Okay, so it's been a few days. Let's see...I left off last in O'Cebreiro so Triacastela was next. The downhill between O'Cebreiro and Triacastela was pretty tough - I generally go pretty quick downhill but it also hurts my joints a ton more than uphill. Also, to add a fun little wrinkle, I only had a 5 euro note for two days because there wasn't a cash machine up at the top of the hill.
|Morning on the way to Triacastela - I get to walk down into these valleys|
First, I set off to hang my laundry on the line where I met Ramon. Ramon is from Venezuela originally, lived in Madrid for about 10 years and now lives in London. I started talking to him in Spainsh, "Hola, como estas? Da donde?" To which he promptly replied, "Don't worry, we can speak in English if you like." Ha! At first I was a bit annoyed that he wouldn't let me practice my Spanish, but I was so happy when we kept talking.
Ramon had to go call his girlfriend back in London so I was sitting in the common area waiting for my laundry to dry when I met Brendan from Singapore. Brendan is a huge Liverpool Football Club supporter! I was telling him about studying in Liverpool after the Camino and we instantly bonded. It turns out he and his wife went to England for their honeymoon and they got to go to a match at Anfield!
After chatting with Brendan, I went up to my room where I met three of my new roommates - Don, Peter and Jose. Don is from Dallas and is looks to be in his late-50s or early-60s. Pete is from Glasgow but lives and works in London. It turns out that Pete works in the same neighborhood where Ramon lives! Small world. Jose is from Alicante, a beach city here in Spain. I don't know what Jose does, but he seems to be a bit punk rock-ish. He showed us a picture of himself with shoulder-length hair wearing a kilt at a hard rock music festival.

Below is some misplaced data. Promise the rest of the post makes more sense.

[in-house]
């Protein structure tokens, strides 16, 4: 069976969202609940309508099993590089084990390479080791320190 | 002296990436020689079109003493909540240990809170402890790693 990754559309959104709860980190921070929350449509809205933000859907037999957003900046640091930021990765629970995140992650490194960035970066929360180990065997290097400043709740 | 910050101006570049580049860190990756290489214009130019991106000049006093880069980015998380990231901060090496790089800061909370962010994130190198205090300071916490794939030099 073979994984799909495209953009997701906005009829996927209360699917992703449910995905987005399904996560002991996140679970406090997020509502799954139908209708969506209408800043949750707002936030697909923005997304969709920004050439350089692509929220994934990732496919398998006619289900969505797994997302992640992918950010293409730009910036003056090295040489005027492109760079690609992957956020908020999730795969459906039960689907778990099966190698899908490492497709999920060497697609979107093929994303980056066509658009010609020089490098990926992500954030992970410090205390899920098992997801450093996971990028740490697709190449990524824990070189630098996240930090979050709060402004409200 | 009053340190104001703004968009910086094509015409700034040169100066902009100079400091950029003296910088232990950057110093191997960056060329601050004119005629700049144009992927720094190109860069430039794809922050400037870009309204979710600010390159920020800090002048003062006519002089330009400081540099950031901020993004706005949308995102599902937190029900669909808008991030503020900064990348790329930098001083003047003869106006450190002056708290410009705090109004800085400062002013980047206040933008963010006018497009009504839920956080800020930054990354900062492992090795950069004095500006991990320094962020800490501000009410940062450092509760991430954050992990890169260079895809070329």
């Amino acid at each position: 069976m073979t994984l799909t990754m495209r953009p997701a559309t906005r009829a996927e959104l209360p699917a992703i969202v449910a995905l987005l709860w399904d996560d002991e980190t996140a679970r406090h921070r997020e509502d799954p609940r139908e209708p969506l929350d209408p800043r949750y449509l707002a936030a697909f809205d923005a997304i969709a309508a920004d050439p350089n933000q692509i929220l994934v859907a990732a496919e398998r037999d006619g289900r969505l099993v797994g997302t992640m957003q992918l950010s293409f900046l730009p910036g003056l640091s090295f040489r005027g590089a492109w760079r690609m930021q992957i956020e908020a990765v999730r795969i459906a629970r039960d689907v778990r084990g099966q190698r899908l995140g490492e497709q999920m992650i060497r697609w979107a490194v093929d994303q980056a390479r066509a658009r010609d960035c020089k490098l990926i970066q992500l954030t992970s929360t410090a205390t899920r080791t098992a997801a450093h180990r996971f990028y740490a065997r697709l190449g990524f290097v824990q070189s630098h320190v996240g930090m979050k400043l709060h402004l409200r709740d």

These guys were so fun to hang out with! We all went to dinner together and chatted about our routes and proposed towns that we will be staying in. We talked about why we are doing the Camino and what we hope to get out of it and drank lots of vino tinto.
It turns out I ran into Ramon in Sarria yesterday and today in Portomarin along with Don and Pete. Don and Pete walked from St. Jean. They both go about 30 kilometers a day but want to arrive in Santiago on Don's birthday on September 8th. I really like hanging out with these guys so I'm going to try to push myself to keep pace with them.
Yesterday at the albergue in Sarria, I met two more new friends! Aldo is an Italian who is walking the Camino for the FIFTH time!! And Ji Wuk is in her early-20s from South Korea but is studying in Germany for a term. I walked with Aldo and Ji Wuk this morning in the pitch dark out of Sarria. Aldo speaks Italian and a bit of Spanish, Ji Wuk speaks a bit of Spanish and English and I speak English and a bit of Italian. So between the three of us we were able to communicate fairly well.
I've met so many new friends in the past three days that I just didn't feel like writing. I'm trying to participate rather than observe and while that means less frequent journal entries, it also means more meaningful relationships with my new friends.
Walking from Sarria to Portomarin yesterday was very pleasant. Even though we started walking in the dark, there were a ton of people walking together so it wasn't too scary. Sarria is the city which is 100 kilometers from Santiago - it's the closest city where people can start their Camino and still get their compostela - certificate for completing the Camino. So there are a ton more people in general plus a lot more of a commercialized feel to everything. But it is still part of the Camino and there is definitely still something to learn from this stretch of the Way.
|Cold walk from Sarria to Portomarin|
After about a week on the Camino, I finally settled into a good walking routine. I leave by 7:30am, stop for tea and a croissant after about 6-8 kilometers. I then walk for another 8 kilometers or so before I should stop for a break. That is usually about an hour or so before I get into the town I stay in that night. I'm planning to get into town and reserve a bed by 1 or 2 pm each day now. I don't want to risk not getting a bed with so many more people walking the Camino now.
Dear God, please bless all of my new friends. Thank you for bringing them into my life. Please help us keep in contact throughout and after the Camino and please keep them safe, healthy and happy. Amen.